Hi all, This is a bit old (and not from the GPhc) but still quite handy as a rough guide. I hope it helps! Know your way around the BNF The following are key areas / drugs that should be looked at in the BNF when revising for the preregistration exam. I have deliberately left out page numbers - this is so that you have to look them up ! This list is not exhaustive and only gives guidance on what you should be covering in your revision. You will come across other drugs that fit into some of these categories. If you have the opportunity to counsel any patients on the key drugs mentioned please get a pharmacist to observe you and fill in a counselling event record sheet. NB. Anything in bold I have considered to be very important and I suggest that you read the BNF entry carefully ! 1. CSM warnings and advice · Liquid paraffin · Desmopressin and hyponatraemic convulsions · Pancreatin high strength preparations · Beta- blockers and asthma · CSM guidelines for handling cytotoxic drugs · Revised indications for sotalol · Rhabdomyolosis and lipid-lowering drugs · Cystitis and tiaprofenic acid · Hypokalaemia and salbutamol · Arrhythmia’s with astemizole / terfenadine and erythromycin/ketoconazole/fluconazole/itraconazole · Benzodiazepine prescribing · Tamoxifen and endometrial cancer · Hyponatraemia and antidepressants · Chicken pox and steroids · Paroxetine and extrapyramidal side-effects · Tacrolimus and cardiomyopathy · Sumitriptan and ischaemic heart disease · Antithyroid drugs and agranulocytosis · Methotrexate and pulmonary toxicity · Vigabatrin and visual field defects · CSM restrictions on azapropazone · Flucloxacillin and cholestatic jaundice · Indications for co-trimoxazole · Halothane hepatotoxicity · Quinolones and tendon damage · Quinolones and children · Quinolones and convulsions · CSM advice on toxic effects of methotrexate · Amphotericin and anaphylaxis · Mefloquine and ADR’s · CSM advice on the oral contraceptive pill · Cyproterone acetate and hepatotoxicity · Thiamine IV · Cisapride and arrhythmia’s · Beta-blockers eyedrops and asthma · Baclofen withdrawal 2. Hepatotoxic drugs · eg. Labetalol · Sodium valproate · Isoniazid · Rifampicin · Halothane · Lamivudine · Stavudine · Zalcitabine · Cyproterone acetate · Indomethacin 3. Drugs that colour bodily secretions · eg. Rifampicin · Sulphasalazine · Co-danthramer 4. Drugs that require Counselling on reporting sore throat etc. (risk of blood dyscrasias) · eg. Carbamazepine · Sulphasalazine · Carbimazole · Ethosuximide · Phenytoin · Sodium valproate · Trimethoprim · Azathioprine · Penicillamine · Methotrexate · Gold 5. Drugs with key counselling points · eg. Didronel PMO · Pyridoxine · Steroids · Cholestyramine · Ispaghula · Slow K · Amiodarone · Malathion (headlice and scabies) · Statins / fibrates · Isotretinoin · Dioralyte · CFC-free inhalers · Lithium · Doxycycline · Oxytetracycline · Beta-blockers · Alendronate · Prazosin · Methotrexate · Hormone replacement therapy · The oral contraceptive pills (POP and COC) · Tamoxifen · Acarbose · Captopril · NSAID’s · Cyclosporin · Ferrous sulphate · Ovestin cream · Schering PC4 · Mefloquine · Clindamycin · Beconase nasal spray · Disulfiram · Nicotine replacement therapy · All HIV drugs 6. In addition - must be familiar with counselling points for all formulations · Rectal (suppositories, foam, enemas, cream) · Topical (patches, creams etc.) · Eye drops and ointment · Inhalers (Accuhaler, diskhaler, rotahaler, autohaler, easi-breathe, turbohaler) · Nebules · Spacer devices and peak flow meter · Ear drops / spray · Intravaginal preparations (eg. creams, pessaries) · Dressings · Injections · Nasal drops / spray · Oral liquids · Sachets · Dispersible tablets · Oral (tablets, capsules) · Sublingual tablets and sprays (e.g. GTN) · Any other formulation encountered 7. Key sections of the BNF & important entries · Name changes of drugs UK names vs rINN · Requirements for writing CD prescriptions · What does black upside-down triangle mean ? · What symbol is used to denote preparations that are not generally recommended to be prescribed ? · What symbol denotes drugs that are blacklisted on the NHS ? · Drugs that should be avoided in G6PD deficiency Drugs that should be avoided in porphyria · Palliative care section (especially conversion of morphine to diamorphine) · Vaccines section · INTERACTIONS · LIVER DISEASE · RENAL IMPAIRMENT · PREGNANCY · BREASTFEEDING · INTRAVENOUS ADDITIVES · CAUTIONARY AND ADVISORY LABELS · NURSE PRESCRIBERS FORMULARY · DENTISTS FORMULARY · Weight conversion chart · Dressings, urinary products & stoma care · Drugs and sport - doping classes · Poisoning · Low sodium antacids · Helicobacter pylori eradication regimens · Conditions for OTC prescribing of mebendazole, fluconazole, Buscopan, domperidone. · Misoprostol and women of child-bearing age · Aminosalicylates and blood disorders · Hypertension guidelines · Nitrate tolerance · First dose hypotension with prazosin · Target INR ranges · BTS guidelines for asthma · Post-immunisation pyrexia guidelines · Ipratropium nebules and risk of glaucoma · Drugs where continuity of brand is important eg. Lithium, theophylline · Candidaisis with inhaled steroids · Steroid cards with high dose inhaled steroids · Volumes of adrenaline in anaphylactic shock · Equivalent doses of steroids, benzodiazepines and antipsychotics · Equivalence of different bases / formulations eg. Phenytoin (suspension vs tablets), chloroquine (base vs sulphate) · Royal College of Psychiatrists consensus statement on high dose antipsychotics · Clozapine monitoring arrangements · Metoclopramide in the under 20 year-olds · Summary of antibacterial therapy table · Summary of antibacterial prophylaxis table · Anti tuberculosis drugs · HIV drugs and ADR’s eg. DDC/DDI and pancreatitis, lamivudine and hepatotoxicity, stavudine/ DDC and peripheral neuropathy, nevirapine and rash · Malaria treatment and prophylaxis guidelines · Types of insulin · Topical preparations - excipients causing skin sensitisation · Ranges for blood glucose and HbA1c · Suitable quantities for prescribing emollient and steroid creams · ADR’s of steroids and NSAID’s · Potencies of topical corticosteroids · Contact lenses and drug treatment · The oral contraceptive pills · Guidelines for management of hyperkalaemia · Vinca alkaloids and the intrathecal route - fatal · Aspirin and Reye’s syndrome · Advice of Royal College of Ophthalmologists for patients on long-term chloroquine and hydroxychloroquine · Department of Health guidelines for the prevention of neural tube defects with folic acid · ACBS (borderline) products · Electrolyte concentrations of IV fluids and GI secretions · RPSGB advice on pyridoxine · Management of extravasation 8. Drugs with unusual side-effects · eg. Zopiclone and metallic taste · Chlormethiazole and nasal congestion · ACE inhibitors and taste disturbances 9. Drugs with warning cards · Lithium · Warfarin · MAOI’s · Steroids 10. Drugs that cause contact sensitisation · eg. Phenoxybenzamine · Chlorpromazine 11. Drugs with driving warnings · eg. Indoramin · Antihistamines · Antiepileptics · Nicotine replacement products · Ciproflaxacin · Mefloquine · Disodium pamidronate · Beta-blockers · Baclofen · Dantrolene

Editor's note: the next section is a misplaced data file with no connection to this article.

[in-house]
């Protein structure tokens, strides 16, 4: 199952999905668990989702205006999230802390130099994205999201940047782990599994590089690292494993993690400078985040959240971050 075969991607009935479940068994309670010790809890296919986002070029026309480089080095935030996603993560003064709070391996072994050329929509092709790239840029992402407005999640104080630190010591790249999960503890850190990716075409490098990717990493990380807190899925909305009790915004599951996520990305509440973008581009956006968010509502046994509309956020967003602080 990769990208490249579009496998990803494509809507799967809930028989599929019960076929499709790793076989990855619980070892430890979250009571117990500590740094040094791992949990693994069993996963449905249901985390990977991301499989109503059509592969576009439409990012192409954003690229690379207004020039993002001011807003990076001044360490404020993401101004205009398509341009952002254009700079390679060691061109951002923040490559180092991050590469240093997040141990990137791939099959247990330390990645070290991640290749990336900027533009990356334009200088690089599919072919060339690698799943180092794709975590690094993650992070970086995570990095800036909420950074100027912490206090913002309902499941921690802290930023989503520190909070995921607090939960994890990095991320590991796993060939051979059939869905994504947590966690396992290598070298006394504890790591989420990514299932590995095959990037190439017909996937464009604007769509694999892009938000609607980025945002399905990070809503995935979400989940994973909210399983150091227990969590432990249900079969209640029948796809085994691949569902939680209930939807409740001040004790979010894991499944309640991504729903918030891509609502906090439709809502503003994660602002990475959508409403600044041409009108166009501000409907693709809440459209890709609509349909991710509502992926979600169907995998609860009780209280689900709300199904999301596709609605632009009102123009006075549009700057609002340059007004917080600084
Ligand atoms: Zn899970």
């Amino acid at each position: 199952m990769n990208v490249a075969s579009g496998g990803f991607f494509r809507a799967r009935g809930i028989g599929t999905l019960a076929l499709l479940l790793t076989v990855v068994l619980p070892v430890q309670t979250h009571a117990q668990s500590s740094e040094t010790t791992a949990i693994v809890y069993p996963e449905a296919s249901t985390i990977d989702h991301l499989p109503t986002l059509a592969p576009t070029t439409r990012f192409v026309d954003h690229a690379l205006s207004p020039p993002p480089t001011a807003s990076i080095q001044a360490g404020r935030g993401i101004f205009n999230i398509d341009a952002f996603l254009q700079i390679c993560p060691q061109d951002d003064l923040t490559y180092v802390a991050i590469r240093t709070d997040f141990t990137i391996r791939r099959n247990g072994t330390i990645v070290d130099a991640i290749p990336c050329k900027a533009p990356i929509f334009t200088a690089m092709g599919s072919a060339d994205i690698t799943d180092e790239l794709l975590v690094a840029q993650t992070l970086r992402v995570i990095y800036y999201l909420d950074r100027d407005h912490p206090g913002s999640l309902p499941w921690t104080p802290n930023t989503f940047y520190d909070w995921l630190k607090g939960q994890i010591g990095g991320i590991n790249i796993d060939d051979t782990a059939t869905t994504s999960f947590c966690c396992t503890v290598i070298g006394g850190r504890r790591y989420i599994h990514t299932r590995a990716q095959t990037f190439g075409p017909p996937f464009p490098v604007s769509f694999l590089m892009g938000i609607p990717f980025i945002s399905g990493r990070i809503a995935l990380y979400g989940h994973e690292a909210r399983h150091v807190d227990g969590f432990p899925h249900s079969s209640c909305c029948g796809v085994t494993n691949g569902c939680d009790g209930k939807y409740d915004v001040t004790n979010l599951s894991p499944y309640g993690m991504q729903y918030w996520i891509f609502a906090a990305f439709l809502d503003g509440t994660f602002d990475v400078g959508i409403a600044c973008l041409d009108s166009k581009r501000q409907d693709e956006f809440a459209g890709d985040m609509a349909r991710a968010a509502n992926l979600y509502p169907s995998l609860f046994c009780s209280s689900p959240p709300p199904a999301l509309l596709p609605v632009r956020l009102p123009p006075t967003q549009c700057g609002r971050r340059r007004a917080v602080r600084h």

Hi guys! Just wanted to ask how everyone is getting on with their calcs, and revision in general. Feel free to discuss any problems or obstacles you're having and we can all share some tips to help!